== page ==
• Keep a list of the names and addresses of any members who request replacement ballots. Replacement ballot return envelopes should be marked with a special designation (such as "D" for duplicate) to alert election officials at the tally that these members have been sent more than one ballot. A record must be kept of all replacement ballots sent in response to requests and all ballot packages which were remailed after being returned undelivered, including dates received and mailed.
  • Plan for the pickup of ballots from the post office and the tally of ballots. Determine the ballot counting method and voiding rules to be used and prepare tally sheets.

Counting Ballots

  • Pick up the envelopes containing the voted ballots from the post office box only at the scheduled date and time, allowing candidates to have an observer present. Under no circumstances should ballots be picked up before the ballot return deadline or by anyone other than election officials.
  • Verify voter eligibility at the tally site using the following recommended procedures:
    • Count and record the number of return ballot envelopes received at the post office box, removing any envelopes addressed to a different party.
    • Put the return ballot envelopes in the order (alphabetical, numerical, etc.) which corresponds to the voter eligibility list. Void (but do not open) any return ballot envelope which does not contain information that identifies the member as an eligible voter.
    • Call out the name of each voter and mark the name off the voter eligibility list to insure that no member casts more than one ballot. If a voter's name does not appear on the list, challenge the ballot, add the voter's name to the end of the voter eligibility list, and mark both the list and the envelope with a "C" for challenged ballot.
    • If a voter returns a replacement ballot in an envelope marked by election officials with a "D" for duplicate, indicate that fact on the voter eligibility list and on the list of replacement ballots maintained by election officials. If a voter returns two ballots, election officials must decide in advance which ballot to count. Usually the replacement ballot should be counted; the other returned ballot envelope should be voided.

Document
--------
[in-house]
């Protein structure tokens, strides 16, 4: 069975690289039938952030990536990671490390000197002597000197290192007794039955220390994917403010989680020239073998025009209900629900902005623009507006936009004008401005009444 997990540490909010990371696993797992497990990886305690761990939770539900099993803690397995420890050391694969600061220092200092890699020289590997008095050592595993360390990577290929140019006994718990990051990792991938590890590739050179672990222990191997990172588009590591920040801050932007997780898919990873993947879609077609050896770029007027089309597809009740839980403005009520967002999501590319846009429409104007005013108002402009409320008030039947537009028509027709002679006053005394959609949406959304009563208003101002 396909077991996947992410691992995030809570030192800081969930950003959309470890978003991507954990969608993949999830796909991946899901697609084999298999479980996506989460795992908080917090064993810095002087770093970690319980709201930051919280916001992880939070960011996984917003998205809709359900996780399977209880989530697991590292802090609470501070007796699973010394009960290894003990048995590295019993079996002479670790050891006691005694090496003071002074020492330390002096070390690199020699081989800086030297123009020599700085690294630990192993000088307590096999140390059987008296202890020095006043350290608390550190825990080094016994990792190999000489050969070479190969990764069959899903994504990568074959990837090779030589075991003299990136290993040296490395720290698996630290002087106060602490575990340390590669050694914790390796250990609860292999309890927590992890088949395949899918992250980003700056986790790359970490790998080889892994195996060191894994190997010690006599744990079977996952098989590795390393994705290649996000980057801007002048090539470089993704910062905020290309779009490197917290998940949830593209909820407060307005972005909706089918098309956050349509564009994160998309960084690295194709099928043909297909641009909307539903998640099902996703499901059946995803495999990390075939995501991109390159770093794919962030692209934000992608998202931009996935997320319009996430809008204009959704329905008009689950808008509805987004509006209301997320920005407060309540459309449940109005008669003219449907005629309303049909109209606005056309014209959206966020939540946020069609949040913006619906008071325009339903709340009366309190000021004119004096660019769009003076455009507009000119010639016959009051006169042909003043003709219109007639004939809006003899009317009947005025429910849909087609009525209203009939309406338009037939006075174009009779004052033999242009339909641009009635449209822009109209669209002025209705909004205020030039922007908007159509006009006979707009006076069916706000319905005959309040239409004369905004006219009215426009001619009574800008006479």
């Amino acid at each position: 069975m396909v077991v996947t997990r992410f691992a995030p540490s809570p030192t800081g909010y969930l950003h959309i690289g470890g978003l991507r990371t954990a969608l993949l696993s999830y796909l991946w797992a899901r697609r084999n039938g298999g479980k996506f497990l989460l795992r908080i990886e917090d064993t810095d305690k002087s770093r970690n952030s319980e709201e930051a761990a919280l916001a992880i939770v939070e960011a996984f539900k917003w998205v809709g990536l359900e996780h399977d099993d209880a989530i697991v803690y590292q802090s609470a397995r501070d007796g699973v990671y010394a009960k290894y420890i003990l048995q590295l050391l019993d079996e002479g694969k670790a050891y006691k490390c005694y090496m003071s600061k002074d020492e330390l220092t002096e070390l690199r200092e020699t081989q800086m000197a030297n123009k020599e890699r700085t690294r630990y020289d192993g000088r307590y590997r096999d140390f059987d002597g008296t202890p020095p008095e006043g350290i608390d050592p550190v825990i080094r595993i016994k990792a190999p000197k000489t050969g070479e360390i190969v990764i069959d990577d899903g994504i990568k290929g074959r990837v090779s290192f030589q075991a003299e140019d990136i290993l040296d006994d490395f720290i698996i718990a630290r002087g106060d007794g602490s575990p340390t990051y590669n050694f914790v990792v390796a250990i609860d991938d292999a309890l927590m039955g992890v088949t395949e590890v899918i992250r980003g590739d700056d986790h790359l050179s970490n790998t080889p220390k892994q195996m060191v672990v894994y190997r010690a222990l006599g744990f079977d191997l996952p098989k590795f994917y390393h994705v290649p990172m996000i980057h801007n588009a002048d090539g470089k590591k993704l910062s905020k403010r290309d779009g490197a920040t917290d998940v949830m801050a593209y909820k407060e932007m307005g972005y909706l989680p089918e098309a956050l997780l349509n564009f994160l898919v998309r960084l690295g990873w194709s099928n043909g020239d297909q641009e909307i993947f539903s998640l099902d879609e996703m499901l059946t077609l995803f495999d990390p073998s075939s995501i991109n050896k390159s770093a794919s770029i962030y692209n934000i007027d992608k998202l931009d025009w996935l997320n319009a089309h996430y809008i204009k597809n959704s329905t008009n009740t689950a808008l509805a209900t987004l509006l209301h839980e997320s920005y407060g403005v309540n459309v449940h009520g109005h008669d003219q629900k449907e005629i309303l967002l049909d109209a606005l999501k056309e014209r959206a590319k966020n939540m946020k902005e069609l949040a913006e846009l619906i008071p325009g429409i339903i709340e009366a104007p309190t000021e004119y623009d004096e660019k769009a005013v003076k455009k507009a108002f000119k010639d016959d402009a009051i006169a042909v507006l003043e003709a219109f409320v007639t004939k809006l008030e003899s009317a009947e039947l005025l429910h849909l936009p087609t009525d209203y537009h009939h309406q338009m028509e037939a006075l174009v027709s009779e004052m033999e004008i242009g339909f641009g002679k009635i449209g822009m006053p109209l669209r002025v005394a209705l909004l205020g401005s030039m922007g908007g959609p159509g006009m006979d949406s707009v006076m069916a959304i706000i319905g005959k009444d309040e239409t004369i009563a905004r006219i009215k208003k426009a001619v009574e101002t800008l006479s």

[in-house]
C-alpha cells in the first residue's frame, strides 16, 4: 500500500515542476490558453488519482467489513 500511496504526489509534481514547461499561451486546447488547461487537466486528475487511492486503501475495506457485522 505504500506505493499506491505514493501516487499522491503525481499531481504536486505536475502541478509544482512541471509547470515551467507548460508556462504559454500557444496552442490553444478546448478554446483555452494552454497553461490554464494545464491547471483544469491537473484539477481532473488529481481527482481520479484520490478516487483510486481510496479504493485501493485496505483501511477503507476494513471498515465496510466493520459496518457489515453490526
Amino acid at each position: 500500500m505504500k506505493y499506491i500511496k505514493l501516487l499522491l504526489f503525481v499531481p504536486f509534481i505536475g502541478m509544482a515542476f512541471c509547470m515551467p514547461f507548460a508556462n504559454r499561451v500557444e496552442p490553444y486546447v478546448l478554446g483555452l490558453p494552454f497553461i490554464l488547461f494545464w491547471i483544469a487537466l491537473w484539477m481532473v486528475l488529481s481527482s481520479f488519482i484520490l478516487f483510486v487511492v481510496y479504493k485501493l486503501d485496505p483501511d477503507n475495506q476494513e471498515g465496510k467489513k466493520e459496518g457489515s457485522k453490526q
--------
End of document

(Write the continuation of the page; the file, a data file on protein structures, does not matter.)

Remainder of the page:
• If the return ballot envelope does not contain the voter's name or other required information but does contain information identifying the person as eligible to vote (such as a voter identification number), the ballot should be counted. For example, if a voter uses a pre-printed return address sticker rather than printing or signing his or her name as directed by the voting instructions, the ballot should be counted. (Voters should not be required to sign the ballot return envelope unless election officials are going to physically compare each signature to some other record, a task which is extremely difficult and time-consuming.)
  • Resolve any challenged ballots, if possible, before any ballot envelopes are opened and the counting begins. Election officials should keep a record of decisions made and explain the reason for each voter eligibility decision to observers.
  • Remove (but do not open) the Secret Ballot Envelopes from the return ballot envelopes after voter eligibility is established and thoroughly mix all of the Secret Ballot Envelopes together to preserve ballot secrecy. Observers should not be permitted to handle any envelopes or ballots.

Prior to the tally, election officials should decide what to do if a voter has not used the Secret Ballot Envelope. Election officials have two choices: 1) Election officials may decide to void a ballot if a voter has not used the Secret Ballot Envelope. (If this policy is adopted, include a warning to members in the voting instructions as illustrated on page 3 of this pamphlet, that a ballot will be voided if it is not returned in the Secret Ballot Envelope.) OR 2) Election officials may decide to count these ballots, but they must take necessary steps to preserve secrecy. (In such cases, carefully remove the ballot from the return ballot envelope without allowing anyone to see how it is marked. Immediately place the ballot face down and mix it together with the other ballots after they are removed from the Secret Ballot Envelopes to preserve secrecy.)

  • Open the Secret Ballot Envelopes, remove and unfold the ballots, and place them face down. (If a Secret Ballot Envelope does not contain a ballot, make a notation to that effect on the envelope and set it aside. Remember to account for any such envelopes when determining the total number of ballots returned.)
  • Begin the actual counting of ballots after completing the voter eligibility check and attempting to resolve any challenged ballots. Count the votes on each ballot and enter the results on tally sheets.
  • Void the entire ballot if it contains information identifying the voter. Void only the particular office involved if voter intent is not clear or if too many candidates have been selected for an office.
  • Announce the tally results for each office. Report the number of valid ballots counted, the number of totally void ballots, and the number of unresolved challenged ballots.
  • Pack and seal in boxes all return ballot envelopes, Secret Ballot Envelopes, voter eligibility lists, tally sheets, and the used and unused ballots after the counting is completed and keep them for at least one year as required by federal law.
  • Publish and post the election results promptly.
  • Return to the post office at a later date and pick up any ballots received after the deadline. Void (but do not open) any ballots received after the ballot return deadline, marking the ballot envelopes "Void - Received after Deadline." Retain these ballot envelopes with the other election records.

Click here for a list of the OLMS offices.